Body Parts of a Crocodile

By John Lindell; Updated April 24, 2017
crocodile with mouth open

Crocodiles inhabit rivers, lakes and swamps in tropical areas such as Southeast Asia, Australia, Africa, Central and South America and even in Florida. These reptiles sometimes grow as large as 20 feet long and weigh around a ton.

Head

crocodile head

The crocodile has a long V-shaped snout full of teeth. The fourth tooth on a crocodile's lower jaw is visible over the upper lip in a crocodile, and the tongue of a crocodile, anchored to the bottom of its mouth, cannot move.

Eyes

crocodile eyes peeking out of water

The eyes of a crocodile produce tears but not due to any emotion in the reptile. These tears clean the eyes and keep the growth of bacteria to a minimum.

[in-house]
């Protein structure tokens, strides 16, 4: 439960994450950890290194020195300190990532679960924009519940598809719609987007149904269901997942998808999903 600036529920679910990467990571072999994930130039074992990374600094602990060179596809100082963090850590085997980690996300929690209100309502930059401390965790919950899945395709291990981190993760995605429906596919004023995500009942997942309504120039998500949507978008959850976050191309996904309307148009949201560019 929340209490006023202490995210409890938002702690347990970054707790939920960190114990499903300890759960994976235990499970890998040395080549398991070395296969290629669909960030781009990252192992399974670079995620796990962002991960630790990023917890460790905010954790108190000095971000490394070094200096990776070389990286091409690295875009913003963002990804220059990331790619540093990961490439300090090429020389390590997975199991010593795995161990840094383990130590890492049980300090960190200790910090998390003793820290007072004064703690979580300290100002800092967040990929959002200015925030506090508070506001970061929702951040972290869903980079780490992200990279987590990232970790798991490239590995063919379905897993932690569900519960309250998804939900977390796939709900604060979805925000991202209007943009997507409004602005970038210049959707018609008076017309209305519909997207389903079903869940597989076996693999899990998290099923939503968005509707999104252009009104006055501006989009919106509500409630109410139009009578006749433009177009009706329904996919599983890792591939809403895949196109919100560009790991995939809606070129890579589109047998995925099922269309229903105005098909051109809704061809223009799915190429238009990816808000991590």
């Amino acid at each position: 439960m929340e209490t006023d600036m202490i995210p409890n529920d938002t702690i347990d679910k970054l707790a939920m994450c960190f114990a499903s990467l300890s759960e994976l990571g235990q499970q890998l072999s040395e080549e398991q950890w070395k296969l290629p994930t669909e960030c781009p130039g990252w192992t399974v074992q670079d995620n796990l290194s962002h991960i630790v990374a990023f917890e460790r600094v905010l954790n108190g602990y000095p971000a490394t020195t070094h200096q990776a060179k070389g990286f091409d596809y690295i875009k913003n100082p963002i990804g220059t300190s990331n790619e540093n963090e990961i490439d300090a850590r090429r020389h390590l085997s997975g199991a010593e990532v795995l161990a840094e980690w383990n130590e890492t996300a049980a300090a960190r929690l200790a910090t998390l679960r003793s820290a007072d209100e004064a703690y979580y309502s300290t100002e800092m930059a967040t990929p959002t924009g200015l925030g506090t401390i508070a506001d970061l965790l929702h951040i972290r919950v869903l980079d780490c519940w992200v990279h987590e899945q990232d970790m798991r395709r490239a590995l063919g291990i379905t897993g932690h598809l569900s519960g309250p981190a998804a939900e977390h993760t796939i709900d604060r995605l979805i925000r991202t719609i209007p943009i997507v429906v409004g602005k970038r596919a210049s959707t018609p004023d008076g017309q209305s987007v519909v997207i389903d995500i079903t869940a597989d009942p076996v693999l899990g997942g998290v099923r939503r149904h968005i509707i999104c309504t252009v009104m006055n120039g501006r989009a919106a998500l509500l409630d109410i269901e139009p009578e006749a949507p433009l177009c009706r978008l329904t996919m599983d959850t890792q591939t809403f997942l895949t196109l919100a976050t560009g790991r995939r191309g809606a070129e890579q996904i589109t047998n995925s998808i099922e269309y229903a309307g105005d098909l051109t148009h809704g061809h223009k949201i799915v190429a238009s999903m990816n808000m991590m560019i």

Legs and Feet

crocodile legs and feet

While crocodiles have webbed feet, the reptile does not typically use them to help them to swim. However, on land a crocodile can run as quickly as 11 miles an hour for a very short distance on its short legs.

Tail

crocodile tail

The crocodile has the ability to propel itself through the water with its long, powerful tail by whipping it back and forth. It is also useful as a weapon, as the animal will slash at its prey with it to disable it or knock it into the water.

Fun Facts

crocodile in water

The brain of the crocodile is the most advanced of any reptile. The stomach will frequently have stones in it; this is a feature that researchers feel helps the crocodile to digest its food.

About the Author

John Lindell has written articles for "The Greyhound Review" and various other online publications. A Connecticut native, his work specializes in sports, fishing and nature. Lindell worked in greyhound racing for 25 years.